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Nautical Terms

Abaft means to the rear of.
Aft means toward, at or near the
stern.
Amidships means in the middle portion of a vessel, halfway between the
bow and stern.

Ballast is any weight placed in the lowest part of a ship to help keep her stable.
Beam is the width of a ship at its widest point.
Below means under the main
deck -- what a landsman calls "downstairs."
Bilge is the rounded part of a ship's
hull, between the side and bottom.
Binnacle is the stand that holds a ship's compass.
Bitt is a deck post, usually used in pairs, for securing mooring lines to the ship.
Boom is a long, heavy spar for hoisting cargo.
Bow is the forward part of the ship.
Bridge is the elevated platform above the main deck from which a vessel is steered and navigated.
Bulkheads are walls that divide a ship into compartments.
Bulwarks are low metal walls built around the main and upper decks to help prevent waves from breaking over the decks, and to keep people and/or objects from falling or being washed overboard.
Bunker is a compartment for carrying coal or fuel oil.

Capstan is an upright steel drum adapted to heaving in lines.
Caulking means to make tight a seam between planks.
Chain Locker is the compartment in which the anchor chain is stored.
Coaming is a low curb that keeps water out of hatchways or skylights.
Companionway refers to the steps that lead from one deck to another.
Crow's-Nest is a small platform high on a mast from which a seaman keeps his lookout.

Davits are pairs of cranes used to lower lifeboats over the side.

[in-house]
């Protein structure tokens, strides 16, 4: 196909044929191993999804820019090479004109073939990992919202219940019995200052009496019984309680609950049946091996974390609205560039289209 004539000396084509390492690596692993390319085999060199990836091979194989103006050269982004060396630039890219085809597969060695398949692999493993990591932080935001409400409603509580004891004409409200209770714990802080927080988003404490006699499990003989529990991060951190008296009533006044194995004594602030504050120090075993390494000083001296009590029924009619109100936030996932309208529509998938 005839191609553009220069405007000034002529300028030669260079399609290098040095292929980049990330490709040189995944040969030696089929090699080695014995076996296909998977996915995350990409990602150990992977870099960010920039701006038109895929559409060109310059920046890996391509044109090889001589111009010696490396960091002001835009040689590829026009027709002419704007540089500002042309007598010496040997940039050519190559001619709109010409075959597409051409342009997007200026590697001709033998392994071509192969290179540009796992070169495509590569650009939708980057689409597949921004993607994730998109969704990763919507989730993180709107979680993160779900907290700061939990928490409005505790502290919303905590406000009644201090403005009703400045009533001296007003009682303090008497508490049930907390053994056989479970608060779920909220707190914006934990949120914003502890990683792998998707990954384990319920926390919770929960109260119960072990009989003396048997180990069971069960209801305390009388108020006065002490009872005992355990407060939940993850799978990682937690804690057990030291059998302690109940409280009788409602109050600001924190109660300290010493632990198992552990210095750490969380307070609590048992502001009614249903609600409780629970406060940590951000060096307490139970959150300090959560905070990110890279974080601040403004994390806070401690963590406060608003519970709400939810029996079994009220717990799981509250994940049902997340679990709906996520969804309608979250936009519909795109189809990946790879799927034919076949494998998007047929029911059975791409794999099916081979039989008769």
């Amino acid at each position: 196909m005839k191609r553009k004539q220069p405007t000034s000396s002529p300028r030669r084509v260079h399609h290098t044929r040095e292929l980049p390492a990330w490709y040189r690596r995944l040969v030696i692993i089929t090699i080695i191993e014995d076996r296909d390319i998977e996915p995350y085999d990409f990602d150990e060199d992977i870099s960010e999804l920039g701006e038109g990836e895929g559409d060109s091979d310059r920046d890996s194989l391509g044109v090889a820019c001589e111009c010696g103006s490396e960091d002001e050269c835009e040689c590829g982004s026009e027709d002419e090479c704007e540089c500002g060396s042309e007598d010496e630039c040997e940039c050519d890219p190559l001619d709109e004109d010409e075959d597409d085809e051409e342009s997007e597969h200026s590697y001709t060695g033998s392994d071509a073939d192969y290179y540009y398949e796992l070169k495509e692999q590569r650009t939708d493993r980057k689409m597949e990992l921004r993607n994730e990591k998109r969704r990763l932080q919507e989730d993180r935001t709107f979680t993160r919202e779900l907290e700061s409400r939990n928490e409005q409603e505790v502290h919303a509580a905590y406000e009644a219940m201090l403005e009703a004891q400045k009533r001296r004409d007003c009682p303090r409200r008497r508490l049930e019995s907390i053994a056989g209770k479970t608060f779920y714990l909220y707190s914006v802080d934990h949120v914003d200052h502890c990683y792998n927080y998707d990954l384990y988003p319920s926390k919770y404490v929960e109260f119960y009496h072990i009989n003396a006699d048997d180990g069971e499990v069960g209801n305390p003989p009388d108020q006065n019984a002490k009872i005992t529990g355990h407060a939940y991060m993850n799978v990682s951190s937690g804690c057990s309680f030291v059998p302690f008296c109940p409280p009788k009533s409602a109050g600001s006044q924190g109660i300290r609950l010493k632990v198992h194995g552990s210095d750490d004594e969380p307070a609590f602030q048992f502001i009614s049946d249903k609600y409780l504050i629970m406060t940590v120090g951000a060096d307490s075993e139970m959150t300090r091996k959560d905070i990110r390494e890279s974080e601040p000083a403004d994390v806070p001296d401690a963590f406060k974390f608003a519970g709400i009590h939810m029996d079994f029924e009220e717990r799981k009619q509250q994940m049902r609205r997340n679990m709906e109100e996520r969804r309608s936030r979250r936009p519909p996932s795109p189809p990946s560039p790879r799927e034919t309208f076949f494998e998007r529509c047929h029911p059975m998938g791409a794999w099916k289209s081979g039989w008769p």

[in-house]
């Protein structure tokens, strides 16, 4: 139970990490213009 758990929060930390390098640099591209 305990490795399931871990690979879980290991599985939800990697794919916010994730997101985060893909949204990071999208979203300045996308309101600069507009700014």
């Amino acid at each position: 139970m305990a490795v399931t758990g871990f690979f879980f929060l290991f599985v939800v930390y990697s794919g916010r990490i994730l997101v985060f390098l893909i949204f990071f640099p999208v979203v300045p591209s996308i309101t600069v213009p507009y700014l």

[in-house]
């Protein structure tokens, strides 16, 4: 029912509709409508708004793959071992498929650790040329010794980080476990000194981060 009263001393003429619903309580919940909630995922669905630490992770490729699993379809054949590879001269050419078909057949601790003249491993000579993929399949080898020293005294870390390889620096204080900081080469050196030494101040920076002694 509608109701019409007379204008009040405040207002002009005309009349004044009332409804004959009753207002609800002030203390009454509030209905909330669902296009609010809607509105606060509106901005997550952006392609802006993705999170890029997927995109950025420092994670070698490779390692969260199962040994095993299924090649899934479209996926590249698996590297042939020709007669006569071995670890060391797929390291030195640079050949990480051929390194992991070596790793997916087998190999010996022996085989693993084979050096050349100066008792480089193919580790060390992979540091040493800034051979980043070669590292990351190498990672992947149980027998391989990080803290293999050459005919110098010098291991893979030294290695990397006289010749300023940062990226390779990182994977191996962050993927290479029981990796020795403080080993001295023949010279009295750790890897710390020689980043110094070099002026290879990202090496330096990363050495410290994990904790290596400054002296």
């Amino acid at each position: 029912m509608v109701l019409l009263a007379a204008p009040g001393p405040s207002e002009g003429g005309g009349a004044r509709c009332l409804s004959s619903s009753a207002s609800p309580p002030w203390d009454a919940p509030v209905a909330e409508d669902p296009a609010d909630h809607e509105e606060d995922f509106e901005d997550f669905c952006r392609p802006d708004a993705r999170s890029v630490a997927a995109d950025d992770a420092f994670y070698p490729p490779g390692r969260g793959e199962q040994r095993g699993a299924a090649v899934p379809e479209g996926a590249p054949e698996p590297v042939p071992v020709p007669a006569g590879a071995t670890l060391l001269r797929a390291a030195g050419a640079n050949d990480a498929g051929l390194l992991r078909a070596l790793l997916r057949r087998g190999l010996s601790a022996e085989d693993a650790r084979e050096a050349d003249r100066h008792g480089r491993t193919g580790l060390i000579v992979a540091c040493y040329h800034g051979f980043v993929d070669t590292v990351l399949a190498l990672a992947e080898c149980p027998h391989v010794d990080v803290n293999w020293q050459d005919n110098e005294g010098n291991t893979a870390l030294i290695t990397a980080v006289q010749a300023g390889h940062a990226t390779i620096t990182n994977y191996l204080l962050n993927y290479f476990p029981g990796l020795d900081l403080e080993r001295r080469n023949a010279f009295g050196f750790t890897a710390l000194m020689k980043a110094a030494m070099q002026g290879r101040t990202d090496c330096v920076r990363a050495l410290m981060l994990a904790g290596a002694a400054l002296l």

Deck corresponds to the floor of a building.
Derricks are lifting devices that lower cargo into or hoist it out of the holds.
Draft is the depth of water that a vessel draws, measured fromthe water line to the bottom of the
keel.

Fore means toward, at or near the bow.
Forecastle is a raised deck near the bow. It also refers to the crew's quarters in the forward part of a ship.
Forepeak is the space below the forecastle.
Forward means toward the front of a ship.
Freeboard is the distance from the waterline to the main deck.
Funnel is the smokestack of a ship.

Galley is the kitchen.
Gangway is a walkway from a pier to a ship.

Hatch is an opening in the deck through which cargo is lowered into or hoisted out of a hold.
Hawser is a large rope used to secure a ship to a pier.
Head is the term for a ship's toilet. So called because it was usually placed in the bow of most early English ships.
Helm is a ship's steering wheel.
Holds are areas below deck in which cargo is stored.
Hull is the body of a ship, not counting superstructure and machinery.

Keel is the backbone of a ship, running from bow to stern along the lowest part of the hull.
Knot is a unit of speed equal to one nautical mile (6,076.1 feet) an hour.

Lee Side is the side of a ship away from the wind.

Mooring is the anchoring or tying of a ship to a pier, buoy or another ship.

Outboard means toward or beyond the side of a ship.

Port is the left side of the ship, when facing forward. To avoid damaging the steer-board (see starboard) a ship docked and unloaded cargo on the left-hand side of the ship.

Quarter refers to a section on each side of a ship near the stern.
Quarterdeck on naval ships, is the part of the main deck set aside for ceremonies.

Roll is the motion of a vessel from side to side.

Starboard is the right side of the ship, when facing forward. This term came from "steer-board," so called because the steering oar or board normally projected on the right-hand side of the ship.
Stem is the extreme forward end of the ship.
Stern is the extreme rear of a ship.
Superstructure consists of all the structures on a ship that rise above the main deck.

Waist is the central section of a ship.
Waterline is the lowest visible part of a hull when in the water.
Windward Side is the side of a ship from which the wind is blowing.

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This page was last updated on 08/08/2017.